Total backlog at the end of Q4 decreased by $106 million from March 31, and we ended the quarter with about $1.2 billion in systems backlog. The backlog at June 30, 2012, included $286 million of revenue backlog or products that have been shipped and invoiced but have not yet been recognized as revenue, and $947 million in systems orders that have not yet shipped.

Total revenue for Q4 was $892 million, up 6% from $841 million last quarter, and virtually even with last year's Q4 record total revenue. Systems revenue in Q4 was up about $44 million to about $746 million. And services revenue was $147 million, up about $7 million from Q3. Our expectations for total revenue in Q1 is a range between $700 million and $760 million.

Non-GAAP gross margin was 60% this quarter, up from 58.3% last quarter. Most of the Q3 to Q4 gross margin percentage improvement was a function of higher volume and favorable product mix. For Q1, we are expecting gross margins between 56.5% and 57.5%. Operating expenses were $210 million in Q4, compared with $199 million in Q3. Research and development expenses were $118 million in Q4, up $9 million from Q3. The quarterly increase in R&D was mostly related to higher expenses for additional product material.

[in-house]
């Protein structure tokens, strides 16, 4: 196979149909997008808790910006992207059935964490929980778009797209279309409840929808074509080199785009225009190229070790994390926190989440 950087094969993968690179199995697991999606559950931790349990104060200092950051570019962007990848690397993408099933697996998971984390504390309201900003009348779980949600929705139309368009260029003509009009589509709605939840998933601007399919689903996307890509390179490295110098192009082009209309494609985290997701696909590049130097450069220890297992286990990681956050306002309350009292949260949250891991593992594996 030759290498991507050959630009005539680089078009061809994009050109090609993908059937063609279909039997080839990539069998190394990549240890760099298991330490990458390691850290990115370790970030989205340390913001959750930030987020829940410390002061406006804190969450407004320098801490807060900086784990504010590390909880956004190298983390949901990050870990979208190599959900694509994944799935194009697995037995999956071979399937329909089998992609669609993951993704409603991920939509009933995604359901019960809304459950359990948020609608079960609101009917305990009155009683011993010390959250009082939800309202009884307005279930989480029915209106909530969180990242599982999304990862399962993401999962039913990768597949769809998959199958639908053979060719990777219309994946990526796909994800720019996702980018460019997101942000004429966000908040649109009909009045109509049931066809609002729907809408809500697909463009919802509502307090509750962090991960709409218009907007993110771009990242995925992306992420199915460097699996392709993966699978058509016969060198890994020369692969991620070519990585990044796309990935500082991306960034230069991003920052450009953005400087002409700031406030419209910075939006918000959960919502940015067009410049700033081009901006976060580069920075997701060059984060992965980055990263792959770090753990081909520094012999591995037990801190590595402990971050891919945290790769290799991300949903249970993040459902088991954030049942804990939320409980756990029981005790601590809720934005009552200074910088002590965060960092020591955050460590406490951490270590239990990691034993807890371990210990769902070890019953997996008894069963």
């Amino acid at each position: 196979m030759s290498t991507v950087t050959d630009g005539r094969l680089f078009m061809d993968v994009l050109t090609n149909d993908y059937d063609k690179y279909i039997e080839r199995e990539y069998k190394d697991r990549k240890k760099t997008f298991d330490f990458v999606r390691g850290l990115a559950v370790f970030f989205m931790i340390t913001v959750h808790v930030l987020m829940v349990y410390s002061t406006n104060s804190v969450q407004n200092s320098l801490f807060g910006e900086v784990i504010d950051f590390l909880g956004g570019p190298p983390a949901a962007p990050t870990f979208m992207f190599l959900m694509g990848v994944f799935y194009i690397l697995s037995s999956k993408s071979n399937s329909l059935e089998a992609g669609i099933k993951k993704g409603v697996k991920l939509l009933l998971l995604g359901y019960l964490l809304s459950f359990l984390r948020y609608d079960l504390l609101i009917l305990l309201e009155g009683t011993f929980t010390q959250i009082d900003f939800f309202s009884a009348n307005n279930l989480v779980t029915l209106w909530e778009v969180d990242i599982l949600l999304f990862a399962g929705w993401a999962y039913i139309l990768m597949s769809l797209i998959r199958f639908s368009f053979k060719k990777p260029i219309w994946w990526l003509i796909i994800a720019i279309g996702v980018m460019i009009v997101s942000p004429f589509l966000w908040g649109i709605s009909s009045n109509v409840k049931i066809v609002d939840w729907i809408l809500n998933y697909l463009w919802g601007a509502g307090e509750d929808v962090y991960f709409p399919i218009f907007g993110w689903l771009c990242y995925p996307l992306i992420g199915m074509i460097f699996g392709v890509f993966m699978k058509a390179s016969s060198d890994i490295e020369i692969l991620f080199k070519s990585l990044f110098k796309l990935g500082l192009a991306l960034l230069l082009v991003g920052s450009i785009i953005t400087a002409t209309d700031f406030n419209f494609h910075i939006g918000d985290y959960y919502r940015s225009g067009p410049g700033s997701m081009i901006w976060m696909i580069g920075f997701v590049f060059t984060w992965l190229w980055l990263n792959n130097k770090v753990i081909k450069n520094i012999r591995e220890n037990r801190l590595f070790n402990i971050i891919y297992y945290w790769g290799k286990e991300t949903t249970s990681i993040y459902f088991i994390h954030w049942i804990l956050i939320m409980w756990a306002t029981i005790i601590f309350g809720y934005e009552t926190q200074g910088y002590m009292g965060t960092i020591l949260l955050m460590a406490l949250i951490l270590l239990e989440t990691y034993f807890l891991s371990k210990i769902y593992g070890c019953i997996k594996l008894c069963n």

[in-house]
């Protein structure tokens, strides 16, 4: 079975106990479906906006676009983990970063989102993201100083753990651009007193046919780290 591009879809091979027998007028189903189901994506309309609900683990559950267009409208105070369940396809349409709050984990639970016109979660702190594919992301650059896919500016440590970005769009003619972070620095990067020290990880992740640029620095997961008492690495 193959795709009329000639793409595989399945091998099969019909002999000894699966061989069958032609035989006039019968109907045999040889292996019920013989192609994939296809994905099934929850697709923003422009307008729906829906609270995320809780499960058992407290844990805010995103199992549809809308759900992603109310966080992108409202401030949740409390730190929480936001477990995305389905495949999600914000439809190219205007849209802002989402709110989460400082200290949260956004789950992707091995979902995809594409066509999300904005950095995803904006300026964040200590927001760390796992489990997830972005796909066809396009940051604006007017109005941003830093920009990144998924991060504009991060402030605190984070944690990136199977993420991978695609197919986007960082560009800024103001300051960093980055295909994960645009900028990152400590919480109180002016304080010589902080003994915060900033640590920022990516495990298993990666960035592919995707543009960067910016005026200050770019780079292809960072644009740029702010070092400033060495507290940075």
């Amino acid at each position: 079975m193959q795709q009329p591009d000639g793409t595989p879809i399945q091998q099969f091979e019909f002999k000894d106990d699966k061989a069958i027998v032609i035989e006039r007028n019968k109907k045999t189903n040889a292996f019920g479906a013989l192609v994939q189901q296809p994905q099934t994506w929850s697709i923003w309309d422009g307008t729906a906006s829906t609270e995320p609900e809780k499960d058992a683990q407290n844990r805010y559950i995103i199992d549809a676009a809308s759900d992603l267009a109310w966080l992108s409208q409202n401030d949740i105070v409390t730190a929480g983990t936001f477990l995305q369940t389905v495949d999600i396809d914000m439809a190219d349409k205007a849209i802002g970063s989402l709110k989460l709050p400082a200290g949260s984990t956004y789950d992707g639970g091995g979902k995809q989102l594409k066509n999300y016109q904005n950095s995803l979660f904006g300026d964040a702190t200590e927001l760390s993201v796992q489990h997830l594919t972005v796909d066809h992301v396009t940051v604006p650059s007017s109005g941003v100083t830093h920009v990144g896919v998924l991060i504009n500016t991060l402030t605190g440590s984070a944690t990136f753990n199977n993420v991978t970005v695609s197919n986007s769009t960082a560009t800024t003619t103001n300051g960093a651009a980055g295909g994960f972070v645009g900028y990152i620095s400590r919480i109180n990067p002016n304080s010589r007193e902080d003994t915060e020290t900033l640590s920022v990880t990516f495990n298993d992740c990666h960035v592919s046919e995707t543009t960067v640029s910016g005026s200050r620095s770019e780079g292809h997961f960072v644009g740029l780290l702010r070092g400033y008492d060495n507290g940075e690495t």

Selling, general and administrative expenses were $92 million in Q4, up $3 million from Q3. We expect operating expenses in Q1 to be up slightly from Q4. OIE was a net $12 million expense in Q4, up about $2 million from Q3, majority of the changes due to $1.5 million write-down of an investment in our venture portfolio during Q4. For modeling purposes, we expect OIE to be a net expense of approximately $11 million in Q1.